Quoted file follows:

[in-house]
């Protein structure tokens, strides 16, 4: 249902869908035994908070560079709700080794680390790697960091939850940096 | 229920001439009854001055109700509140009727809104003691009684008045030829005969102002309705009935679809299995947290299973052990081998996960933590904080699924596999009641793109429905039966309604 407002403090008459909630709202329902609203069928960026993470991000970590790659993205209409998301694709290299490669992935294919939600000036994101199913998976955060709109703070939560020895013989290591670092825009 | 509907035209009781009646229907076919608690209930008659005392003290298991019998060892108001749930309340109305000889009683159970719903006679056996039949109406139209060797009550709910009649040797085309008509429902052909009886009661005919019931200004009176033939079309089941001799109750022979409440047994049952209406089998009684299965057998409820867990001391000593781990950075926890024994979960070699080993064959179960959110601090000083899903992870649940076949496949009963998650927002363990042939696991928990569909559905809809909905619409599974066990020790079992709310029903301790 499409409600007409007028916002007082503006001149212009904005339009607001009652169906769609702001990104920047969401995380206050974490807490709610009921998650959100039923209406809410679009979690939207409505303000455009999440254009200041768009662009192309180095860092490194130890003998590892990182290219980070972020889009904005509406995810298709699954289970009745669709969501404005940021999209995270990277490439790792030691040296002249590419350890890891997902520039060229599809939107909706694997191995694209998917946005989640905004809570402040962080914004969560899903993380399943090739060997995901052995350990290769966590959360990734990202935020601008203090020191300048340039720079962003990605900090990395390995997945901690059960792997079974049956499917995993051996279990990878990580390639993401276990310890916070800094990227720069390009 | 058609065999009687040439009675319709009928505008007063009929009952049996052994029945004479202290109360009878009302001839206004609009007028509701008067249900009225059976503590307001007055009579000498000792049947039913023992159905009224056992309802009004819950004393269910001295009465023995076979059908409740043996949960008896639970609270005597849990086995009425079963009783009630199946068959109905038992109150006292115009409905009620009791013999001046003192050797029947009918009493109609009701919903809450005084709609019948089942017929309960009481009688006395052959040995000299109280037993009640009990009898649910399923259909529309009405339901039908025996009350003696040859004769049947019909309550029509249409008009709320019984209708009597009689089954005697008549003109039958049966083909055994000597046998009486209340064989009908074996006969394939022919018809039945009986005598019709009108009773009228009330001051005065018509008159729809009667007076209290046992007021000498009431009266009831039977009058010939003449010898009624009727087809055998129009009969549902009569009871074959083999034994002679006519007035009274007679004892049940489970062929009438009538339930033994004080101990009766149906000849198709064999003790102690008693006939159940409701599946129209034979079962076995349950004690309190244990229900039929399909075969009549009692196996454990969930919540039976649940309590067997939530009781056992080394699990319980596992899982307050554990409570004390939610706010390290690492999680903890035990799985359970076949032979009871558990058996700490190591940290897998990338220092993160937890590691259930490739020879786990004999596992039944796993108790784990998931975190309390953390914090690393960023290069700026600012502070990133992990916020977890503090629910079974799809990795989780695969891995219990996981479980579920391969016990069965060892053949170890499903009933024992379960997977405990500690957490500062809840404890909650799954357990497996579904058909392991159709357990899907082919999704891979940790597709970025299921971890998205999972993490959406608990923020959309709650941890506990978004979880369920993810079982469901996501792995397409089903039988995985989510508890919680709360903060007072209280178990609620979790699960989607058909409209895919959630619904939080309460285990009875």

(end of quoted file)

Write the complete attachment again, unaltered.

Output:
[in-house]
């Protein structure tokens, strides 16, 4: 249902869908035994908070560079709700080794680390790697960091939850940096 | 229920001439009854001055109700509140009727809104003691009684008045030829005969102002309705009935679809299995947290299973052990081998996960933590904080699924596999009641793109429905039966309604 407002403090008459909630709202329902609203069928960026993470991000970590790659993205209409998301694709290299490669992935294919939600000036994101199913998976955060709109703070939560020895013989290591670092825009 | 509907035209009781009646229907076919608690209930008659005392003290298991019998060892108001749930309340109305000889009683159970719903006679056996039949109406139209060797009550709910009649040797085309008509429902052909009886009661005919019931200004009176033939079309089941001799109750022979409440047994049952209406089998009684299965057998409820867990001391000593781990950075926890024994979960070699080993064959179960959110601090000083899903992870649940076949496949009963998650927002363990042939696991928990569909559905809809909905619409599974066990020790079992709310029903301790 499409409600007409007028916002007082503006001149212009904005339009607001009652169906769609702001990104920047969401995380206050974490807490709610009921998650959100039923209406809410679009979690939207409505303000455009999440254009200041768009662009192309180095860092490194130890003998590892990182290219980070972020889009904005509406995810298709699954289970009745669709969501404005940021999209995270990277490439790792030691040296002249590419350890890891997902520039060229599809939107909706694997191995694209998917946005989640905004809570402040962080914004969560899903993380399943090739060997995901052995350990290769966590959360990734990202935020601008203090020191300048340039720079962003990605900090990395390995997945901690059960792997079974049956499917995993051996279990990878990580390639993401276990310890916070800094990227720069390009 | 058609065999009687040439009675319709009928505008007063009929009952049996052994029945004479202290109360009878009302001839206004609009007028509701008067249900009225059976503590307001007055009579000498000792049947039913023992159905009224056992309802009004819950004393269910001295009465023995076979059908409740043996949960008896639970609270005597849990086995009425079963009783009630199946068959109905038992109150006292115009409905009620009791013999001046003192050797029947009918009493109609009701919903809450005084709609019948089942017929309960009481009688006395052959040995000299109280037993009640009990009898649910399923259909529309009405339901039908025996009350003696040859004769049947019909309550029509249409008009709320019984209708009597009689089954005697008549003109039958049966083909055994000597046998009486209340064989009908074996006969394939022919018809039945009986005598019709009108009773009228009330001051005065018509008159729809009667007076209290046992007021000498009431009266009831039977009058010939003449010898009624009727087809055998129009009969549902009569009871074959083999034994002679006519007035009274007679004892049940489970062929009438009538339930033994004080101990009766149906000849198709064999003790102690008693006939159940409701599946129209034979079962076995349950004690309190244990229900039929399909075969009549009692196996454990969930919540039976649940309590067997939530009781056992080394699990319980596992899982307050554990409570004390939610706010390290690492999680903890035990799985359970076949032979009871558990058996700490190591940290897998990338220092993160937890590691259930490739020879786990004999596992039944796993108790784990998931975190309390953390914090690393960023290069700026600012502070990133992990916020977890503090629910079974799809990795989780695969891995219990996981479980579920391969016990069965060892053949170890499903009933024992379960997977405990500690957490500062809840404890909650799954357990497996579904058909392991159709357990899907082919999704891979940790597709970025299921971890998205999972993490959406608990923020959309709650941890506990978004979880369920993810079982469901996501792995397409089903039988995985989510508890919680709360903060007072209280178990609620979790699960989607058909409209895919959630619904939080309460285990009875």